In a time when others despaired, and many despised the day of small things, 29 only the House of Asaph saw ahead to possibilities, and how they might advance that cause. If a good foundation was to be laid, it needed more than the stones on the temple mount. The foundations of true worship must be reestablished, and this family would see to it that they were.

It was almost eighty-five years since their family had sung at the great Passover which Josiah had kept. Those who had sung on that day were all dead, and so also were most of their children. The singers who had returned with Zerubbabel were the grandchildren of the singers who had sung before Josiah. But many of these might well have been exhorted by their elders, who could not return with them, to seize the moment and to inspire the nation.

Every singer who stood now upon the sacred mount was aware of a family heritage of faithful worship, and that it lay in their hands to preserve it in this new beginning. The choir who stood before this new foundation had never seen Solomon's temple, but already they could picture its replacement, and they sang for sheer joy at the prospect.

Long before, Isaiah had spoken of such a moment:

"And the ransomed of Yahweh shall return, and come to Zion with songs and everlasting joy upon their heads: they shall obtain joy and gladness, and sorrow and sighing shall flee away". 30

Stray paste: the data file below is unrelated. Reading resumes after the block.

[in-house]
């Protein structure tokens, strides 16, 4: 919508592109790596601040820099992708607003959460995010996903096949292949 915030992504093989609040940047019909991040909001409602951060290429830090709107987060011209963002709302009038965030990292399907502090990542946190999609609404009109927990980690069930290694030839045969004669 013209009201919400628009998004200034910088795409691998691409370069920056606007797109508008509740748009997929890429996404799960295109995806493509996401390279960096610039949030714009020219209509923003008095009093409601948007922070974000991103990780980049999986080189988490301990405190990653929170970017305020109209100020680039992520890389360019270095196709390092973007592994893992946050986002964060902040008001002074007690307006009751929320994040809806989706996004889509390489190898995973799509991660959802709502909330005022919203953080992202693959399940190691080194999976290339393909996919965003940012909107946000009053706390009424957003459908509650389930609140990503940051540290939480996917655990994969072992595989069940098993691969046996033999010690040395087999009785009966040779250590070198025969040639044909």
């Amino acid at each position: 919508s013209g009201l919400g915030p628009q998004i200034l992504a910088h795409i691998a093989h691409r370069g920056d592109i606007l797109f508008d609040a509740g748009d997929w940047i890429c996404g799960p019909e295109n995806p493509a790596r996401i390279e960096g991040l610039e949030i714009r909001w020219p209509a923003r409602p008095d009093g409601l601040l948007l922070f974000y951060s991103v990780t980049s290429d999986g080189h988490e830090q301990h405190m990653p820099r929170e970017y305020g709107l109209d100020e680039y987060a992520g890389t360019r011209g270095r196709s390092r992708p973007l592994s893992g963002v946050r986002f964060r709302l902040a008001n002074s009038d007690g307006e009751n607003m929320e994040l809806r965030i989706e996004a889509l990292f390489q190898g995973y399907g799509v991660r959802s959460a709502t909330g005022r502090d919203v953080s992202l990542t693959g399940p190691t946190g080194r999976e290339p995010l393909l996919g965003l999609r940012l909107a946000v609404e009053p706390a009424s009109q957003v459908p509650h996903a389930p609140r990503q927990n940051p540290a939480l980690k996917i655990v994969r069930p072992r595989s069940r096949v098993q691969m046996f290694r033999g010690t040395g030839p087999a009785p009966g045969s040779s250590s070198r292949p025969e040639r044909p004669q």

Whatever future meaning might have remained unfulfilled in the prophets' words, they were true for the House of Asaph in the season of their coming to Zion. Everlasting joy was upon their heads as they took up again their age-old song, and felt the responsibility of previous generations of the household in singing before Yahweh.

How could one feel sorrow when filled with the praises of their God? Instead there was an air of optimism and hope, of promise and possibility, and their family was there to witness it all. The House of Asaph had returned!

29 Haggai 2:3; Zechariah 4:10.

30 Isaiah 35:10.

Bro Roger Lewis - The House of Asaph Ch 10